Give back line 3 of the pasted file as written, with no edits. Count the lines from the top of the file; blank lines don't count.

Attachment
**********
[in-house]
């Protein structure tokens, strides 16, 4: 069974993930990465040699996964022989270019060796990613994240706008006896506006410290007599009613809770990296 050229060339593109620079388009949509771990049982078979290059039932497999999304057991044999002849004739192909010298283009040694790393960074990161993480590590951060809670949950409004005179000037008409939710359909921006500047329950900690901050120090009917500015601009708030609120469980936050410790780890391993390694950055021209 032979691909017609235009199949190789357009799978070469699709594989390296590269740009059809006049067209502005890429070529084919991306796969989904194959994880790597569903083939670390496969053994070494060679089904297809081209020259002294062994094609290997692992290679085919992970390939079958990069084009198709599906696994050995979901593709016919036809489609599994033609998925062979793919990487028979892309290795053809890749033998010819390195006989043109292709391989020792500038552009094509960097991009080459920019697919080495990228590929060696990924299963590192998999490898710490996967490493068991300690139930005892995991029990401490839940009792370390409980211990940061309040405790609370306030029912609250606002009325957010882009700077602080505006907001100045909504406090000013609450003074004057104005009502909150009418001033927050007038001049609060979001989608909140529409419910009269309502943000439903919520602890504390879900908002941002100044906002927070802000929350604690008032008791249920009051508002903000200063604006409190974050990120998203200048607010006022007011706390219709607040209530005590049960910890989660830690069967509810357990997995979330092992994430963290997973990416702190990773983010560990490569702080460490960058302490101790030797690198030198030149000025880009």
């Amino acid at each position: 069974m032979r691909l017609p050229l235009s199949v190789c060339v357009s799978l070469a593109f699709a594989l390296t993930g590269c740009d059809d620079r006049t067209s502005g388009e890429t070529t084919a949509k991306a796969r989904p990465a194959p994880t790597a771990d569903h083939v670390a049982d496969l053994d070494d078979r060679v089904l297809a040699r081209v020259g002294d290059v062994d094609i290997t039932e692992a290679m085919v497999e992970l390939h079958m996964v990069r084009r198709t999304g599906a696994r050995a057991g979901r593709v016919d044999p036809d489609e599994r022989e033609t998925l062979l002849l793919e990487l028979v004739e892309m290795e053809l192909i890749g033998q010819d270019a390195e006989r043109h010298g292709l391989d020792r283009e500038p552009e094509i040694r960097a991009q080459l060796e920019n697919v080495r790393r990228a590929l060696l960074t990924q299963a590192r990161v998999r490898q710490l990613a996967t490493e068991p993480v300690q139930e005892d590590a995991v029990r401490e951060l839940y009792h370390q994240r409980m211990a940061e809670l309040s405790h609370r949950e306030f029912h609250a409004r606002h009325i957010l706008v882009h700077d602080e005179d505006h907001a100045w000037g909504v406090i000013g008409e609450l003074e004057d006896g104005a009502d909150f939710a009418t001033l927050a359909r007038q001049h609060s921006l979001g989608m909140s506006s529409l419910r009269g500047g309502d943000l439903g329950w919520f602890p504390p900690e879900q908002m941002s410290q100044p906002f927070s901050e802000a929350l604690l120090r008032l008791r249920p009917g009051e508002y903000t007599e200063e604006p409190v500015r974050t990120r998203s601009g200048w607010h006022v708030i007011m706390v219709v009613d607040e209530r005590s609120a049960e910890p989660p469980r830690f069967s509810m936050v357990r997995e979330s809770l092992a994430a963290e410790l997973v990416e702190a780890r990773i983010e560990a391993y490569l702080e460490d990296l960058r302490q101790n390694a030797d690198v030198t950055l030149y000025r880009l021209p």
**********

């Amino acid at each position: 069974m032979r691909l017609p050229l235009s199949v190789c060339v357009s799978l070469a593109f699709a594989l390296t993930g590269c740009d059809d620079r006049t067209s502005g388009e890429t070529t084919a949509k991306a796969r989904p990465a194959p994880t790597a771990d569903h083939v670390a049982d496969l053994d070494d078979r060679v089904l297809a040699r081209v020259g002294d290059v062994d094609i290997t039932e692992a290679m085919v497999e992970l390939h079958m996964v990069r084009r198709t999304g599906a696994r050995a057991g979901r593709v016919d044999p036809d489609e599994r022989e033609t998925l062979l002849l793919e990487l028979v004739e892309m290795e053809l192909i890749g033998q010819d270019a390195e006989r043109h010298g292709l391989d020792r283009e500038p552009e094509i040694r960097a991009q080459l060796e920019n697919v080495r790393r990228a590929l060696l960074t990924q299963a590192r990161v998999r490898q710490l990613a996967t490493e068991p993480v300690q139930e005892d590590a995991v029990r401490e951060l839940y009792h370390q994240r409980m211990a940061e809670l309040s405790h609370r949950e306030f029912h609250a409004r606002h009325i957010l706008v882009h700077d602080e005179d505006h907001a100045w000037g909504v406090i000013g008409e609450l003074e004057d006896g104005a009502d909150f939710a009418t001033l927050a359909r007038q001049h609060s921006l979001g989608m909140s506006s529409l419910r009269g500047g309502d943000l439903g329950w919520f602890p504390p900690e879900q908002m941002s410290q100044p906002f927070s901050e802000a929350l604690l120090r008032l008791r249920p009917g009051e508002y903000t007599e200063e604006p409190v500015r974050t990120r998203s601009g200048w607010h006022v708030i007011m706390v219709v009613d607040e209530r005590s609120a049960e910890p989660p469980r830690f069967s509810m936050v357990r997995e979330s809770l092992a994430a963290e410790l997973v990416e702190a780890r990773i983010e560990a391993y490569l702080e460490d990296l960058r302490q101790n390694a030797d690198v030198t950055l030149y000025r880009l021209p």